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Greyhound Handicapping: Looking For Trouble

Profile Picture: Eb Netr

Eb Netr

May 8th, 2013

I've often wished that it was possible to file objections at the greyhound track, like they do at horse tracks, for bumping, crowding and cutting off other dogs. It's really frustrating when a dog I've played is closing on the outside and the dog he's passing suddenly zings to the right and takes him out of contention. It's happened to all of us many times.

This is why I try to play races where there aren't more than one or two dogs with trouble lines. Sometimes though, it would mean skipping almost every race. I've developed an approach to dogs with trouble lines and it might be something you'd want to consider, especially when you can't seem to find a dog that doesn't either cause trouble or seem to attract it.

First of all, there are different kinds of trouble lines. The one that I ignore unless I see it more than once in a dog's lines is "blocked", because any dog can get blocked once in a while. Unless a dog is the fastest breaker at the track, sooner or later, another dog will get in front of him and impede his progress.

When I see that a dog was blocked in a race, I look at what that dog did after that. Did it just fade and lose ground? If so, maybe it's a dog that has to see the lure and it lost sight of it. Did it continue to run and make up some ground, even though it didn't run in the money? If so, I'll give it a pass and play it if it looks like a good bet.

Dogs that get bumped a lot always make me suspicious that they were the bump-er rather than the bump-ee in most of the instances. And some of the worst offenders are small females. Don't ask me why, because I don't know. You would think that they would be the ones being bumped, but watch enough races and you'll see that some of them are so contentious that they won't put up with another dog being next to them or passing them.

When a dog comes up from behind one of these feisty females, they'll veer over and whack it as it goes by, which means they won't be in the money and probably the dog they hit won't be either. They keep running, but mixing it up with other dogs slows them down, so they don't accomplish much with this maneuver. If you see one of these on the program, it's best to put your money on dogs that can outbreak them and stay ahead of them.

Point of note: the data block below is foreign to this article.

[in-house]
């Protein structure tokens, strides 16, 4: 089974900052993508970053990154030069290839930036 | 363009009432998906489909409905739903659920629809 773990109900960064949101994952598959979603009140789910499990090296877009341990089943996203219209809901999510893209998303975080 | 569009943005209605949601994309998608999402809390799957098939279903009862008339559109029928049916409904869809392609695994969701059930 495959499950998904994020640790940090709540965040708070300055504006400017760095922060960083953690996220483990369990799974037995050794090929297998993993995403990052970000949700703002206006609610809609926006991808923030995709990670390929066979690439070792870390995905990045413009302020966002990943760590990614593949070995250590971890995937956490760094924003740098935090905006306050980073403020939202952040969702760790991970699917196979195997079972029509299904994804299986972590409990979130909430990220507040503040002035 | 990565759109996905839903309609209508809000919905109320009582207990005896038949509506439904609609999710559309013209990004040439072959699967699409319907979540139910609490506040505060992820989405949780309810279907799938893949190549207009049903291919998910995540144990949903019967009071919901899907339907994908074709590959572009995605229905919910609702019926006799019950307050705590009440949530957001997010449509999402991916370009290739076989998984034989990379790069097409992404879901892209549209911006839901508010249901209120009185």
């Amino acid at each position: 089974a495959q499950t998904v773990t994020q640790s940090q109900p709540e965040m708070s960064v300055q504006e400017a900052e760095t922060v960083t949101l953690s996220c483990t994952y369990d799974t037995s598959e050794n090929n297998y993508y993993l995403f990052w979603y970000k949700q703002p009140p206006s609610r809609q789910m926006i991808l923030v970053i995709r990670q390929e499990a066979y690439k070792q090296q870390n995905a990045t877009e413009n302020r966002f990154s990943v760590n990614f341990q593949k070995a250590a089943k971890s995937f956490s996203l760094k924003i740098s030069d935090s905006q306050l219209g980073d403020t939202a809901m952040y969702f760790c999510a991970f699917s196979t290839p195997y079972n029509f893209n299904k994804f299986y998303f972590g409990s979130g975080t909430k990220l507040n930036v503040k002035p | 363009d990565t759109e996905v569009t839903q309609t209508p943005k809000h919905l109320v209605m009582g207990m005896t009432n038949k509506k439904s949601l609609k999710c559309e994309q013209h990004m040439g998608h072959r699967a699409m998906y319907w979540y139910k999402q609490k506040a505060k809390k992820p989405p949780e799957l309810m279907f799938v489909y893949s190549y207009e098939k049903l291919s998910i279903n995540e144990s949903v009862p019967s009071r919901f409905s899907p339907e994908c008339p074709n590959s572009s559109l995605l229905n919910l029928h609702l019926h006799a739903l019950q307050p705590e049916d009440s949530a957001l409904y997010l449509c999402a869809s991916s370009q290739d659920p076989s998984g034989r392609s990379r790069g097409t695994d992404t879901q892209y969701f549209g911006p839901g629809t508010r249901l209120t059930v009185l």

Young dogs tend to have more trouble lines than older dogs. Look at a Grade M race and then look at a Grade A race and you'll see what I mean. Dogs don't get into A by fighting or getting themselves blocked, bumped or crowded. So, if I look at a dog that has moved up from M to J and is now in D, I want to see that it's doing better at avoiding trouble as it moves up the grade ladder.

That tells me that, even though it may have gotten into trouble or caused it when it was a green maiden, it's learned from its mistakes. It's beginning to get the idea that avoiding trouble gets it where it wants to be, which is ahead of the pack. We want to bet on dogs that care more about winning than they do about interacting with other dogs. These dogs become the alpha dogs in the pack as it chases the lure, but they don't do it by fighting. They do it by outrunning the other dogs and giving out vibes that tell the other dogs not to mess with them.

Sometimes, dogs that fight or cause trouble get shipped to another track. If there's a shipper on the program, I always do my homework and check back into its previous races to see if it has lots of trouble lines. If it does, I watch to see if it will cause trouble at the new track. Usually they do, but once in a while, a dog will seem to smarten up when it moves to a new track. Only time will tell with these dogs, so watch their first few races and see if they settle down and start running cleaner races.

Greyhound races with no fighters, blockers or crowders are hard enough to handicap. Throw in a dog that interferes with the other dogs' progress and you have a real puzzle. If you can avoid races with dogs with trouble lines in them, do so. Maybe stick with the higher grade races. But if that's not enough action for you, you'll have to work on figuring out how much havoc the dogs that bump or block or cut off other dogs will cause.

After you pick out the dogs that you think are contenders in that race, see if you can tell if any dogs will be able to impede their progress at any point. If they can outbreak the other dogs and hold the lead, they're home free and won't be affected by trouble. But if they're slow to break or tend to blow the turn or go wide on it, watch out. Ten to one, some dog will either block them after the break or hit them on the turn.

I look at it this way, dogs who cause trouble are like speed bumps in a race. I try to bet dogs that will be ahead of them from the git-go or dogs that have shown that they're agile and smart enough to avoid trouble by getting around it in past races. I look for dogs in a good post position, with the ability to break and get out in front of trouble and stay there all the way to the wire. These are the dogs that leave trouble behind them - and win.

 
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